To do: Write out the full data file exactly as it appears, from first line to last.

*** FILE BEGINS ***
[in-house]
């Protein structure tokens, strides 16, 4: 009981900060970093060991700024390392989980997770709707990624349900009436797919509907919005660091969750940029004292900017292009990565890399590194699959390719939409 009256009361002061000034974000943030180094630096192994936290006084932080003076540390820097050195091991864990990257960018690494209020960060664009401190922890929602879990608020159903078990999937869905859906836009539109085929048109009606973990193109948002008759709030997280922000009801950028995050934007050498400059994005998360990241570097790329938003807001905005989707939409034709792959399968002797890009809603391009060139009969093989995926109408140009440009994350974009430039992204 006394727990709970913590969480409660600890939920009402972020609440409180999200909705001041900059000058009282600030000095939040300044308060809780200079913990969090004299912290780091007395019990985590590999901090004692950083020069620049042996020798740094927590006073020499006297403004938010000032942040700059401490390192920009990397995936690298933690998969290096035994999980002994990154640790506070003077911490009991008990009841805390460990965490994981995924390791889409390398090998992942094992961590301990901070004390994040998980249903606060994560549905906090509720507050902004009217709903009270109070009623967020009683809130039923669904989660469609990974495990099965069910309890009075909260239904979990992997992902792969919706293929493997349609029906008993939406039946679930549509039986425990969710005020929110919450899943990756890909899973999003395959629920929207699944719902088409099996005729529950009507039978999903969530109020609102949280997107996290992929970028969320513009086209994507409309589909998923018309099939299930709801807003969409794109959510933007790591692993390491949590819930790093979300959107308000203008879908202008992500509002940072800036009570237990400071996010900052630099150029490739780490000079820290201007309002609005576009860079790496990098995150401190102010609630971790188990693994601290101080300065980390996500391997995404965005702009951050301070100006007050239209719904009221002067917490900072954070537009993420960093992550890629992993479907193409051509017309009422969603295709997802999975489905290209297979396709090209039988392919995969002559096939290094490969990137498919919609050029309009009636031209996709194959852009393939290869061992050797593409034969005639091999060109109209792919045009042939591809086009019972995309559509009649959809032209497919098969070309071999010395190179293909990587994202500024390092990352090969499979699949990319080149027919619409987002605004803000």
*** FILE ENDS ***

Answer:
[in-house]
């Protein structure tokens, strides 16, 4: 009981900060970093060991700024390392989980997770709707990624349900009436797919509907919005660091969750940029004292900017292009990565890399590194699959390719939409 009256009361002061000034974000943030180094630096192994936290006084932080003076540390820097050195091991864990990257960018690494209020960060664009401190922890929602879990608020159903078990999937869905859906836009539109085929048109009606973990193109948002008759709030997280922000009801950028995050934007050498400059994005998360990241570097790329938003807001905005989707939409034709792959399968002797890009809603391009060139009969093989995926109408140009440009994350974009430039992204 006394727990709970913590969480409660600890939920009402972020609440409180999200909705001041900059000058009282600030000095939040300044308060809780200079913990969090004299912290780091007395019990985590590999901090004692950083020069620049042996020798740094927590006073020499006297403004938010000032942040700059401490390192920009990397995936690298933690998969290096035994999980002994990154640790506070003077911490009991008990009841805390460990965490994981995924390791889409390398090998992942094992961590301990901070004390994040998980249903606060994560549905906090509720507050902004009217709903009270109070009623967020009683809130039923669904989660469609990974495990099965069910309890009075909260239904979990992997992902792969919706293929493997349609029906008993939406039946679930549509039986425990969710005020929110919450899943990756890909899973999003395959629920929207699944719902088409099996005729529950009507039978999903969530109020609102949280997107996290992929970028969320513009086209994507409309589909998923018309099939299930709801807003969409794109959510933007790591692993390491949590819930790093979300959107308000203008879908202008992500509002940072800036009570237990400071996010900052630099150029490739780490000079820290201007309002609005576009860079790496990098995150401190102010609630971790188990693994601290101080300065980390996500391997995404965005702009951050301070100006007050239209719904009221002067917490900072954070537009993420960093992550890629992993479907193409051509017309009422969603295709997802999975489905290209297979396709090209039988392919995969002559096939290094490969990137498919919609050029309009009636031209996709194959852009393939290869061992050797593409034969005639091999060109109209792919045009042939591809086009019972995309559509009649959809032209497919098969070309071999010395190179293909990587994202500024390092990352090969499979699949990319080149027919619409987002605004803000």